Is The WOTUS Carousel Finally Stopping Post-Sackett?


On July 12, 2023, Shortly after the Supreme Court’s ruling in Sackett v. Environmental Protection Agency, EPA and the Department of the Army issued a letter advising the ranking member of the Senate’s Committee on Environment and Public Works, Senator Capito, that the agencies were in the process of “developing a rule to amend the final ‘Revised Definition of Waters of the United States.”  The agencies committed to a definition “consistent with the U.S. Supreme Court’s May 25, 2023 decision” in Sackett.  The agencies had no intention of engaging in a protracted process and advised that the new definition would be issued by September 1, 2023.

Under the wire, EPA and the Corps delivered.  EPA released the Final Rule Amendments on August 29, 2023, and provided a red-line markup of the new definition.  Among other changes, the revised rule removes portions of the existing definition of Waters of the United States, 33 U.S.C. Sec. 328.3, as set forth below:

Deleted Aquatic Sites:  interstate wetlands, intermittent tributaries regardless of whether the tributary satisfies the “significant affects test,”[1] wetlands where jurisdiction was previously asserted based on the significant affects test, and wetlands previously labeled “adjacent” unless there is a continuous surface connection to traditional navigable waters or tributaries. 

The “significant affects” test was applied by the EPA in reviewing the improvements made to the Sackett’s property to conclude that the fill material placed on the property had a significant effect on the unnamed tributary located across a 30-foot road (with no surface connection) that flowed into a non-navigable creek which ultimately entered Priest Lake.  EPA argued on appeal to the Supreme Court that the Sackett’s property was a water of the United States because wetlands are “adjacent” when they are neighboring, regardless of any separation from other waters by dry land.  The Court concluded this was “inconsistent with the text and structure of the CWA.”  The Court established its own test – incorporated into the revised definition – requiring a “continuous surface connection to bodies that are ‘waters of the United States.’”

Sackett provides the clearest test for jurisdictional wetlands the Supreme Court has historically offered. Previous opinions such as SWANCC and Rapanos (see here for an overview) offered vague metrics such as Justice Kennedy’s “significant nexus” test which EPA and the Corps have struggled to implement evenly, resulting in contentious rulemakings and continuous litigation from all sides for years. While the Sackett test is simplistic, that very simplicity provides the clarity members of the regulated community have lacked for decades.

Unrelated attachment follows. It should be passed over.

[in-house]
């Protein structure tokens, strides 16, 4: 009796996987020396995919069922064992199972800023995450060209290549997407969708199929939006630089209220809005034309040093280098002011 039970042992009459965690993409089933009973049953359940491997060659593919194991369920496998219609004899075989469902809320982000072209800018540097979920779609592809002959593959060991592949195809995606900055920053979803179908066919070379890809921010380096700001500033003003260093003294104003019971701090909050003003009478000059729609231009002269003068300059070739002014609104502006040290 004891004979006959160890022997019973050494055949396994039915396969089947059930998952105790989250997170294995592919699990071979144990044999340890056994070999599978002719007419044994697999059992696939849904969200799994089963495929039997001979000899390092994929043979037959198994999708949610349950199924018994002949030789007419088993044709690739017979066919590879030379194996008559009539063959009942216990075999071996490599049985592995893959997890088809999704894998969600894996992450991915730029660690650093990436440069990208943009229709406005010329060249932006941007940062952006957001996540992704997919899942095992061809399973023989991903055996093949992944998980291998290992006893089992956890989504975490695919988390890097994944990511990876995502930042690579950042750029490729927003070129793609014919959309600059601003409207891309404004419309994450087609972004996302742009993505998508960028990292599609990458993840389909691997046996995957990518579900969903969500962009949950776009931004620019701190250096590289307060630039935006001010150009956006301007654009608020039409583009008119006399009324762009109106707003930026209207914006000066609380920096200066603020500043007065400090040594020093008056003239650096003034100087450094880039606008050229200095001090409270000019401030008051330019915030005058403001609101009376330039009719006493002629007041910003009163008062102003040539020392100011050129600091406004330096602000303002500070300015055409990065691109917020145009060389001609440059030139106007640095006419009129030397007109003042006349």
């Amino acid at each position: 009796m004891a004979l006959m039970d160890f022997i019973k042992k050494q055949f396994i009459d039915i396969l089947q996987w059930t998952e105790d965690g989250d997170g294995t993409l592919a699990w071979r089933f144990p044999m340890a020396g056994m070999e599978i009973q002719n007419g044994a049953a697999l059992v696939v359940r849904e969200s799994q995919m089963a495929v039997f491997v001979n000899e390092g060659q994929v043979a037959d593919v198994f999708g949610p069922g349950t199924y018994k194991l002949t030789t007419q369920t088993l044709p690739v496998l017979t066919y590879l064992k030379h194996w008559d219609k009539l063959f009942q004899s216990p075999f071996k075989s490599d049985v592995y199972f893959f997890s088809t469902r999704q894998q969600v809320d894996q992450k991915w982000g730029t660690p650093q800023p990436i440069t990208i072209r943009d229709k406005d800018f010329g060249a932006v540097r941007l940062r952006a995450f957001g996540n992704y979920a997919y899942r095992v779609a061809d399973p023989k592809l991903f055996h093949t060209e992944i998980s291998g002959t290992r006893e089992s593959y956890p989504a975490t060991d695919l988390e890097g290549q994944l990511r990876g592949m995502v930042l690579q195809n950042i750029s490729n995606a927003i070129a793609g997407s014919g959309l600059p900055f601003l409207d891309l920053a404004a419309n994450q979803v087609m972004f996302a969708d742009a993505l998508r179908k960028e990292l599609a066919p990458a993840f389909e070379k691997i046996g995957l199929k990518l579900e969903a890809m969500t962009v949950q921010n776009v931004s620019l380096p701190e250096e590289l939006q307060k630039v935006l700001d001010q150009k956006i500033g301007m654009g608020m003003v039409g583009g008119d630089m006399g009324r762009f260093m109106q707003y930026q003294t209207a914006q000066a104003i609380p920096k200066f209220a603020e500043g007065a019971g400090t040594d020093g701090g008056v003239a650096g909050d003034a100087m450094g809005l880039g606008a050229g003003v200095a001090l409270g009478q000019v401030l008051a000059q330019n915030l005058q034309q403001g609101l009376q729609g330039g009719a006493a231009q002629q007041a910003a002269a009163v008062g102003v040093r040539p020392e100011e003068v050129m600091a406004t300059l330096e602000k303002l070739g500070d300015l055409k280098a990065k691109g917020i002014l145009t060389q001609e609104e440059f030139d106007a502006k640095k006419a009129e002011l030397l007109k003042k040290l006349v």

Both Sackett and the revised rule (which is after all just a codification of the Supreme Court’s decision) have been roundly criticized by environmental groups for eliminating federal protections numerous wetlands have enjoyed for decades, but these criticisms largely ignore one of the key points of Sackett: many of these supposed “wetlands” were never wetlands at all– at least not within the plain meaning of the Clean Water Act. Many critics also disregard the role of state environmental regulators and their existing regulations in providing such protections. Such state regulations frequently provide wetland protections which go far beyond those of even the pre-Sackett WOTUS definitions. 

It is unlikely Sackett or the revised WOTUS rule will completely halt the litigation carousel that has been turning these last few years, but the tempo and volume of the ride is likely to be significantly reduced. To be sure, those that are seeking federal permits that comply with Clean Water Act wetlands protection have not had as clear a path forward since (at least) 2015.

[1] Analysis as to whether an aquatic site affects the chemical, physical or biological integrity of waters of the United States. 

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